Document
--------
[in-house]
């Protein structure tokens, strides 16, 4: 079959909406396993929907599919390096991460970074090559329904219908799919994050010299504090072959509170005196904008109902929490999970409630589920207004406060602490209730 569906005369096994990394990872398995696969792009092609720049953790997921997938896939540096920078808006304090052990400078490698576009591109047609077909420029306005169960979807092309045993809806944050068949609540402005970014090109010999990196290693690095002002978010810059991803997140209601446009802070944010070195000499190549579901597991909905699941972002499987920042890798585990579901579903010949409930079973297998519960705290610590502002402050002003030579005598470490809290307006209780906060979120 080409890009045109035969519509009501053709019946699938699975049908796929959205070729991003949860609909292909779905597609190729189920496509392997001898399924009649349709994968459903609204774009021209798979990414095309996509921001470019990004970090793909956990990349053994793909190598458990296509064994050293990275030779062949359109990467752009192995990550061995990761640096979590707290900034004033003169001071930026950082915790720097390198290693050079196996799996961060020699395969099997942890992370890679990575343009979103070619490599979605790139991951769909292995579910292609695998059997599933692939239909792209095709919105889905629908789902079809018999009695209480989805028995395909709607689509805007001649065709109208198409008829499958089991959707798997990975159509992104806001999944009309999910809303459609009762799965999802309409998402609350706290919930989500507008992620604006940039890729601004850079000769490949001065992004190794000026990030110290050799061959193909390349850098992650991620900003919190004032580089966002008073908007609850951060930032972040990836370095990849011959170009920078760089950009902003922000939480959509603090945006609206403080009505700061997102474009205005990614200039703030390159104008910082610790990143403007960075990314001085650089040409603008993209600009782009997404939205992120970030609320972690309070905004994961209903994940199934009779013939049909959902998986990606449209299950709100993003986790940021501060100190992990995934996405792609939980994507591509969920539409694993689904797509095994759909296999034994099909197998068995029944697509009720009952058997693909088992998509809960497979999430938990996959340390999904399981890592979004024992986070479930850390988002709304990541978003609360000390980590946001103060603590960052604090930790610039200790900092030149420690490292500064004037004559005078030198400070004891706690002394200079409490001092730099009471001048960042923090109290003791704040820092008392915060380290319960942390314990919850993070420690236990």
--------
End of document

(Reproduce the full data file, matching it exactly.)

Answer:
[in-house]
């Protein structure tokens, strides 16, 4: 079959909406396993929907599919390096991460970074090559329904219908799919994050010299504090072959509170005196904008109902929490999970409630589920207004406060602490209730 569906005369096994990394990872398995696969792009092609720049953790997921997938896939540096920078808006304090052990400078490698576009591109047609077909420029306005169960979807092309045993809806944050068949609540402005970014090109010999990196290693690095002002978010810059991803997140209601446009802070944010070195000499190549579901597991909905699941972002499987920042890798585990579901579903010949409930079973297998519960705290610590502002402050002003030579005598470490809290307006209780906060979120 080409890009045109035969519509009501053709019946699938699975049908796929959205070729991003949860609909292909779905597609190729189920496509392997001898399924009649349709994968459903609204774009021209798979990414095309996509921001470019990004970090793909956990990349053994793909190598458990296509064994050293990275030779062949359109990467752009192995990550061995990761640096979590707290900034004033003169001071930026950082915790720097390198290693050079196996799996961060020699395969099997942890992370890679990575343009979103070619490599979605790139991951769909292995579910292609695998059997599933692939239909792209095709919105889905629908789902079809018999009695209480989805028995395909709607689509805007001649065709109208198409008829499958089991959707798997990975159509992104806001999944009309999910809303459609009762799965999802309409998402609350706290919930989500507008992620604006940039890729601004850079000769490949001065992004190794000026990030110290050799061959193909390349850098992650991620900003919190004032580089966002008073908007609850951060930032972040990836370095990849011959170009920078760089950009902003922000939480959509603090945006609206403080009505700061997102474009205005990614200039703030390159104008910082610790990143403007960075990314001085650089040409603008993209600009782009997404939205992120970030609320972690309070905004994961209903994940199934009779013939049909959902998986990606449209299950709100993003986790940021501060100190992990995934996405792609939980994507591509969920539409694993689904797509095994759909296999034994099909197998068995029944697509009720009952058997693909088992998509809960497979999430938990996959340390999904399981890592979004024992986070479930850390988002709304990541978003609360000390980590946001103060603590960052604090930790610039200790900092030149420690490292500064004037004559005078030198400070004891706690002394200079409490001092730099009471001048960042923090109290003791704040820092008392915060380290319960942390314990919850993070420690236990």